The Mercury News
Advisers favor RSV vaccines for older adults
Over the course of a two-day meeting, vaccine advisers to the U.S. Food and Drug Administration voted in favor of approval for RSV vaccines for adults over the age of 60. The vaccine candidates, made by Pfizer and GlaxoSmithKline, could become the world's first approved vaccines against the common virus.
On Wednesday, committee members voted 10-2 in support of the safety and unanimously in support of the effectiveness of GSK's vaccine for the prevention of lower respiratory tract disease caused by RSV among older adults.
For Pfizer's shot, committee members voted on Tuesday 7-4 with one abstention that there is adequate data to support the vaccine's safety and effectiveness.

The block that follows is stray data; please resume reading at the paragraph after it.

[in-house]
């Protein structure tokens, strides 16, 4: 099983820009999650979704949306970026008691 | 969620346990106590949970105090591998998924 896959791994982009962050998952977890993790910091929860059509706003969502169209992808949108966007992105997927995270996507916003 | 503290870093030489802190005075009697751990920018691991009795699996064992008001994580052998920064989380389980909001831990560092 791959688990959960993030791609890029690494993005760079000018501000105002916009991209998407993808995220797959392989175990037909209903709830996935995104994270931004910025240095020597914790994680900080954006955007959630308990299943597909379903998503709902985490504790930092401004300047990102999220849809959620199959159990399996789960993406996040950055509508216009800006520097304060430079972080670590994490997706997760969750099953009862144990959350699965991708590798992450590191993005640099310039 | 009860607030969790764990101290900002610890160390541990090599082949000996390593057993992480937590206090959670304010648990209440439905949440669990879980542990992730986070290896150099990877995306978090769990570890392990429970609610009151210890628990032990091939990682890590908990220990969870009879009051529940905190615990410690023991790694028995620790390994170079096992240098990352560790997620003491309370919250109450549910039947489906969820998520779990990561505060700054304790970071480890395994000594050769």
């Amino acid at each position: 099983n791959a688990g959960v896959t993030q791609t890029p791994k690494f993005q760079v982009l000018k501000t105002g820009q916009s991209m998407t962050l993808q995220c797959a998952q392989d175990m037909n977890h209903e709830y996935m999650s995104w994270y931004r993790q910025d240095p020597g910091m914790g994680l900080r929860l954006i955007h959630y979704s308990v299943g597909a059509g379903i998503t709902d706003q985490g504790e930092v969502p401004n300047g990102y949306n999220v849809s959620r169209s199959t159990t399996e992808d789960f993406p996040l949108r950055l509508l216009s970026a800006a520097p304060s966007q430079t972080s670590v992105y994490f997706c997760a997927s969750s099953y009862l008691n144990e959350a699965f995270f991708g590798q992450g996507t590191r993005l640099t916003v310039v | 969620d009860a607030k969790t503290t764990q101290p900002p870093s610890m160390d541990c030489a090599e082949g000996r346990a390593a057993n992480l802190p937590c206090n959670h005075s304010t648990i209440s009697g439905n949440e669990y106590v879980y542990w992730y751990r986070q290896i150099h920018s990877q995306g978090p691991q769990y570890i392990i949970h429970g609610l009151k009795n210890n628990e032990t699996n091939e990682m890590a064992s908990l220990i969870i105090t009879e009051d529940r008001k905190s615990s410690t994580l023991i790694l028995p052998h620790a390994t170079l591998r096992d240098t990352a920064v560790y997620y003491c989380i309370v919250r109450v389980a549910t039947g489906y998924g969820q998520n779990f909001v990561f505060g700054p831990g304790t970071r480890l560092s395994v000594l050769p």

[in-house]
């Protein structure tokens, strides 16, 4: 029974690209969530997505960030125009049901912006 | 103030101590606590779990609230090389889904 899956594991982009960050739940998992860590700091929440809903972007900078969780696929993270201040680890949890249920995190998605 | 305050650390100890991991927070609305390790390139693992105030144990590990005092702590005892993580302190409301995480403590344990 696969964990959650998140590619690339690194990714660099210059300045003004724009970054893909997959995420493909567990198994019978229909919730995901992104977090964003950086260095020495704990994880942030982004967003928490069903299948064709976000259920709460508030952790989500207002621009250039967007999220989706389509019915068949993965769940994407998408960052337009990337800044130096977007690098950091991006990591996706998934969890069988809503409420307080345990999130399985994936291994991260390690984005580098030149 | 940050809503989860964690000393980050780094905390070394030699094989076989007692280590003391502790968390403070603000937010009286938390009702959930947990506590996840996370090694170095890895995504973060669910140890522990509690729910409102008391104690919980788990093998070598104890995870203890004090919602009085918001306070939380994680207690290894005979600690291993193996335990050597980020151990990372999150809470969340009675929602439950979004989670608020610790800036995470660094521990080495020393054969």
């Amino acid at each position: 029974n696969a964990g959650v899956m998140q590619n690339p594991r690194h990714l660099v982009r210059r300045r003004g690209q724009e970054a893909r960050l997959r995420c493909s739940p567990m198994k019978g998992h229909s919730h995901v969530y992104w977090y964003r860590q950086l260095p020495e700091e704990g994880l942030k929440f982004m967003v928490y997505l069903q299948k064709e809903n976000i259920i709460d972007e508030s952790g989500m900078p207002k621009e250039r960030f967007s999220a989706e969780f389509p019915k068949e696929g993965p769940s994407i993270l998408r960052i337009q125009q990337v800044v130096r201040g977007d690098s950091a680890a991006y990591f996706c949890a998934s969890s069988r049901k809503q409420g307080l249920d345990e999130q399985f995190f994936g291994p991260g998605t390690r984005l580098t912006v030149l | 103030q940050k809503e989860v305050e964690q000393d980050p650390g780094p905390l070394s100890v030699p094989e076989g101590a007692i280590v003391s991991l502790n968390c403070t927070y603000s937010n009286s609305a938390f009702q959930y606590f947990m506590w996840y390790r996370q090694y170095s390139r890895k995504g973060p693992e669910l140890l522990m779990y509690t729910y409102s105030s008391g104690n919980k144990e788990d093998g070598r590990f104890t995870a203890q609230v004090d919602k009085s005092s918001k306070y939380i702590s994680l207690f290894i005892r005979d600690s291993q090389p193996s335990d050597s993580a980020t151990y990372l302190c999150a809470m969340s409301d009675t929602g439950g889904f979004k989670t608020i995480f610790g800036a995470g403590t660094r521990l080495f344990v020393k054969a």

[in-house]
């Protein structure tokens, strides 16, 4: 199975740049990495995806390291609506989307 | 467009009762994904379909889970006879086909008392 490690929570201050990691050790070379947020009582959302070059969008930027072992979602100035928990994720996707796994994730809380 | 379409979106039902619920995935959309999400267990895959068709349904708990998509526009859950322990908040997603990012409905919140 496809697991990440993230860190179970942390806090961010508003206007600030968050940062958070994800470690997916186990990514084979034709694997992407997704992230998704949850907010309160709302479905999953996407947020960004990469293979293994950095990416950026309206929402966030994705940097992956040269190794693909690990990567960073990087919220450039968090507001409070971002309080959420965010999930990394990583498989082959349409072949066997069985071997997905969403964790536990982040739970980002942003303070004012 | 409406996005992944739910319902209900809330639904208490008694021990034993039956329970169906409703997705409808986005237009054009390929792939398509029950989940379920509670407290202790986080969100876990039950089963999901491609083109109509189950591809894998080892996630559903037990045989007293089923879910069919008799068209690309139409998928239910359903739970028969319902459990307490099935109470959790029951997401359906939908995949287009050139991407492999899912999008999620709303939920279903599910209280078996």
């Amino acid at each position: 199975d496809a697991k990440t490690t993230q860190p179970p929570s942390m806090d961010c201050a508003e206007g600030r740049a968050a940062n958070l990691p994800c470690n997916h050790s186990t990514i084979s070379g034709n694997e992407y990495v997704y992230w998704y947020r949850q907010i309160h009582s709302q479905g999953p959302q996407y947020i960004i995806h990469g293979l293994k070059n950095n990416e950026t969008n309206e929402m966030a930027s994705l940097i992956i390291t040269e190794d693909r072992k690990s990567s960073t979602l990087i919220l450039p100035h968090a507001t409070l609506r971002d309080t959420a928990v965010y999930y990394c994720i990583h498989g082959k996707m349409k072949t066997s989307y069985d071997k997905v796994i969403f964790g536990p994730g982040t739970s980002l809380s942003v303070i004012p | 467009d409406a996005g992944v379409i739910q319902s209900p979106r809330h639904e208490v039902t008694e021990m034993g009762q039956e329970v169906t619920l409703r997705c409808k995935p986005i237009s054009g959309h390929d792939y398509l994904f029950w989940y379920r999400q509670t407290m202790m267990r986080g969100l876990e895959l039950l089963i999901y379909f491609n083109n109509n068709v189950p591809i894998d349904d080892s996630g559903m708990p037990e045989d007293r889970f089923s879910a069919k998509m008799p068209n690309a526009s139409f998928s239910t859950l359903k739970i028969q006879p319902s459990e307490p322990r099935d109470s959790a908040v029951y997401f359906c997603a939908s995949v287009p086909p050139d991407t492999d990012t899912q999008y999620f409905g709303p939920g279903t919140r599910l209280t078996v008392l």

The FDA, which typically follows the committee's recommendations, is expected to decide on approval of the vaccines in May, ahead of RSV's typical winter surge.
Respiratory syncytial virus is a highly contagious virus that causes flulike illness in people of all ages that increases in severity with age. According to the US Centers for Disease Control and Prevention, RSV is responsible for an estimated 177,000 hospitalizations and 14,000 deaths per year among adults 65 or older.
GSK's RSV vaccine candidate for older adults was 82.6% effective in preventing lower respiratory tract disease defined by either two or more symptoms or and one or more signs or three or more symptoms. The shot was 94.1% effective at preventing severe disease.
The Pfizer vaccine was 66.7% effective at preventing moderated lower respiratory tract illness with two or more symptoms and 85.7% effective at preventing illness with three or more symptoms, according to Pfizer.